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his full heritage of his Father's estate, it is an unconscious yearning for His appearing.
Shall Christians, then, resort to the mind-healers? Assuredly not. The old Bible receipt is good enough for them. "Is any man afflicted? let him pray." A Christian is on low ground, indeed, who does not know that it is his privilege to lay hold by faith of the life that lives in all things, and the power that renews all things. Or, if he needs the support and stimulus to faith which kindred souls can give, let him obey that other direction: "Is any sick among you, let him send for the elders of the church, and let them pray over him.anointing him with oil in the name of the Lord." As this last was a remedial measure among Orientals, it suggests to us the employment of approved remedies. We would by no means exclude the Christian physician. But the power of God residing in all of nature's forces, His resources of grace and power laid open to us in the name of the Lord, and through prayer, this is our reliance, this the agent behind all human agencies, for the healing of all our diseases.
"Christian Science " is a protest against the wide-spread confidence in medication and in mere human agents apart from the power of God which operates in all things. It is an assertion of the right of spirit to subdue and control to its uses the forces which reveal themselves to us through matter. It is a reaction against the apathy and unbelief which has come over the Christian Church which was at first endowed with the powers of the world to come. It is a blind yearning for the coming of that day when the Church shall be reunited and refurnished as a fit and chosen vehicle of these powers for the redemption of the world. But it is not itself the gospel of this salvation. Much less is it any substitute for it. So far as it makes this pretence, it is from beneath and not from above.
A CHINAMAN'S VIEW.
Seldom have we met with a more humiliating exposure of the shame and weakness of a divided Christianity, nor with a more convincing reason why the Church of to-day should abase itself before God and implore Him to heal its divisions, than is found in an article in the last North American Review, in which Wong Chin Foo, whom we take to be a Chinese student, graduated at Yale University, tells us why he remains a heathen. He is, of course, incapable of appreciating Christianity. But his article, although unfair, will serve a useful purpose in furnishing Christians some things which they need to think about.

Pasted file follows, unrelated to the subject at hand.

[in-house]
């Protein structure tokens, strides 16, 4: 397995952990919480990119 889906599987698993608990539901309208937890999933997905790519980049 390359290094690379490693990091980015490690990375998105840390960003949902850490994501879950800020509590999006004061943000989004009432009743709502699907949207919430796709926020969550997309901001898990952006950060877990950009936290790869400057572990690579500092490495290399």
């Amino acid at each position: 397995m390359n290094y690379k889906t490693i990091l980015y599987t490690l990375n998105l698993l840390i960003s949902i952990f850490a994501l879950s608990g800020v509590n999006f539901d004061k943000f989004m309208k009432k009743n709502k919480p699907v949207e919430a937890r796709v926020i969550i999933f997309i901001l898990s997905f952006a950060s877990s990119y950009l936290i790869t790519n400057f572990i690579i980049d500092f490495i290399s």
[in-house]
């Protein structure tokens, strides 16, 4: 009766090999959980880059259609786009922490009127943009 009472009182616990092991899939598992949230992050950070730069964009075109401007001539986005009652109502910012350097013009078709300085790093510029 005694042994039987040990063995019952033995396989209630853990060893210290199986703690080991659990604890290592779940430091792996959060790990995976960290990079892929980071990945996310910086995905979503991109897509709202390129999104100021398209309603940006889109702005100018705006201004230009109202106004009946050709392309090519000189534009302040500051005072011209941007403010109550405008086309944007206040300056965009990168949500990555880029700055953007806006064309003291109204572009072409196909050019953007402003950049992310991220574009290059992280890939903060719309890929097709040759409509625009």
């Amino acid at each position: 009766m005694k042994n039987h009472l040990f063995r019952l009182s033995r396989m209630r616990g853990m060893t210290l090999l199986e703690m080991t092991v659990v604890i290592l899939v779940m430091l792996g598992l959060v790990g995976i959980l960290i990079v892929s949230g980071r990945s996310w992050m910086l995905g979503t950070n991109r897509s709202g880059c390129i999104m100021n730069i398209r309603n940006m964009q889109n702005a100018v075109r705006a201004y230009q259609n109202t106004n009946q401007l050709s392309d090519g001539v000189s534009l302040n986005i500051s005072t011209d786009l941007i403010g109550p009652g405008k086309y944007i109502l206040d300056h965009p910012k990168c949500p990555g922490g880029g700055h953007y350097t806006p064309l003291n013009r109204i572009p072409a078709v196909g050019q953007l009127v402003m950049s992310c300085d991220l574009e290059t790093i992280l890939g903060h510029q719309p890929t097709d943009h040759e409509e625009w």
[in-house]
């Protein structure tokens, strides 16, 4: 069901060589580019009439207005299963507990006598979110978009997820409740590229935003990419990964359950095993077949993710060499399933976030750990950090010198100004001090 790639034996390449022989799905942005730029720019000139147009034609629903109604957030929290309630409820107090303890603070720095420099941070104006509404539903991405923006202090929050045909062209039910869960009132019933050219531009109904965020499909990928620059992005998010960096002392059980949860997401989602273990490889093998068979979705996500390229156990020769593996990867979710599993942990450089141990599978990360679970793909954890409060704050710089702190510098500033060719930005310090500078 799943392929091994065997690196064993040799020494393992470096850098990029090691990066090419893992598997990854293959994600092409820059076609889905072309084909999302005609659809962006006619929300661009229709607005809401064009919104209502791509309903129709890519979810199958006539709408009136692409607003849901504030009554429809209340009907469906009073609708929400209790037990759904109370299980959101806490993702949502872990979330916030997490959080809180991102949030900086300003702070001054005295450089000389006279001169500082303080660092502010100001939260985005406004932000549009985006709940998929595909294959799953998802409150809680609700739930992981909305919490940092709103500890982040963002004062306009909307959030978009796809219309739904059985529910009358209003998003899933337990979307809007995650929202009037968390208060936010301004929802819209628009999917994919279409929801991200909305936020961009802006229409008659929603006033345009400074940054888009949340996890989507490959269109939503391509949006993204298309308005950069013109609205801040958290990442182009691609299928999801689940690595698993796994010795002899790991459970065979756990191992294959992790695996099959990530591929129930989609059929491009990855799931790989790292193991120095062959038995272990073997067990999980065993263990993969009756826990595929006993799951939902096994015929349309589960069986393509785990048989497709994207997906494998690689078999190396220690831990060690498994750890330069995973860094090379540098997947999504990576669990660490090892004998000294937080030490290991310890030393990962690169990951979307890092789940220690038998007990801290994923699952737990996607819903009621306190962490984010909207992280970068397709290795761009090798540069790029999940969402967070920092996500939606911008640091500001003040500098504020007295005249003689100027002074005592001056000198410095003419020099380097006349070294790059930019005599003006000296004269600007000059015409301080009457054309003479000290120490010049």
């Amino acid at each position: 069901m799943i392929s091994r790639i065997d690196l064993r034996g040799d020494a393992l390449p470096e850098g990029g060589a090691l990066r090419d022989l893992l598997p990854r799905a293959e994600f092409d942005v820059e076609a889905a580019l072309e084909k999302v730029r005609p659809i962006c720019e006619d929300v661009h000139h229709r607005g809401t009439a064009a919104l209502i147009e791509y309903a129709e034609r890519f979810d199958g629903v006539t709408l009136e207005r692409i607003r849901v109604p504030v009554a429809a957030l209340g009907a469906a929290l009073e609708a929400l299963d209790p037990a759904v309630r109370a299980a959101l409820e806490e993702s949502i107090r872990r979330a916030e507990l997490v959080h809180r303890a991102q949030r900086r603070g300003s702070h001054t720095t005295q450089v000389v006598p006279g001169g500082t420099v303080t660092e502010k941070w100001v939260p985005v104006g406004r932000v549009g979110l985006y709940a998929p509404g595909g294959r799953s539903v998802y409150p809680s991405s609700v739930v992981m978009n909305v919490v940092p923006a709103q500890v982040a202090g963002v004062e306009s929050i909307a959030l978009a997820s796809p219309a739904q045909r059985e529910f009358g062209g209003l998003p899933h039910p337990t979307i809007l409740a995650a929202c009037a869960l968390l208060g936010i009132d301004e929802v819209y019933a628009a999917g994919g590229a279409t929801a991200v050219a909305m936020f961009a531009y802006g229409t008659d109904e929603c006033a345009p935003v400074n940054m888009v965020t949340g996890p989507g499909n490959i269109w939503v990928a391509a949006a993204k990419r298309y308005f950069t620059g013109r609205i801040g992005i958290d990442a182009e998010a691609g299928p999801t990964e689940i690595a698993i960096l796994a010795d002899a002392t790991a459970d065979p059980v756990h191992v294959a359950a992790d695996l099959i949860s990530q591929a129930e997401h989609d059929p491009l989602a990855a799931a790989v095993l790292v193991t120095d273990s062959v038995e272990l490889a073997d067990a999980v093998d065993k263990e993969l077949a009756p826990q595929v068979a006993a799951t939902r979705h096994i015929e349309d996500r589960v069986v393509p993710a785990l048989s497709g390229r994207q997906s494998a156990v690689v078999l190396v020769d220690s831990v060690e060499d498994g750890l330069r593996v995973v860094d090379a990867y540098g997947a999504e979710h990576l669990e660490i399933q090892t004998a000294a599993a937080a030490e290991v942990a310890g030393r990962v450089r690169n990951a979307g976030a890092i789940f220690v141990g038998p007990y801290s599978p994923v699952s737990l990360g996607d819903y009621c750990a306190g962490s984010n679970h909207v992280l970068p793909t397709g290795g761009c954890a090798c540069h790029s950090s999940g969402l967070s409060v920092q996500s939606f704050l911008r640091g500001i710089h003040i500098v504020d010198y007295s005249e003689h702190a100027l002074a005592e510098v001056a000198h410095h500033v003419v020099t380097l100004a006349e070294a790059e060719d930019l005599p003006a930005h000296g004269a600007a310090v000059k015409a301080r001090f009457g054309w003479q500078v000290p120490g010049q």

We make from it these extracts:
The main element of all religion is the moral code controlling and regulating the relations and acts of individuals toward "God, neighbor, and self;" and this intelligent '' heathenism '' was taught thousands of years before Christianity existed or Jewry borrowed it. Heathenism has not lost or lessened it since. Born and raised a heathen, I learned and practised its moral and religious code; and acting thereupon I was useful to myself and many others. My conscience was clear, and my hopes as to future life were undimmed by distracting doubt. But, when about seventeen, I was transferred to the midst of our showy Christian civilization, and at this impressible period of life Christianity presented itself to me at first under its most alluring aspects; kind Christian friends became particularly solicitous for my material and religious welfare, and I was only too willing to know the truth. But before qualifying for this high mission, the Christian doctrine I would teach had to be learned, and here on the threshold I was bewildered by the multiplicity of Christian sects, each one claiming a monopoly of the only and narrow road to heaven.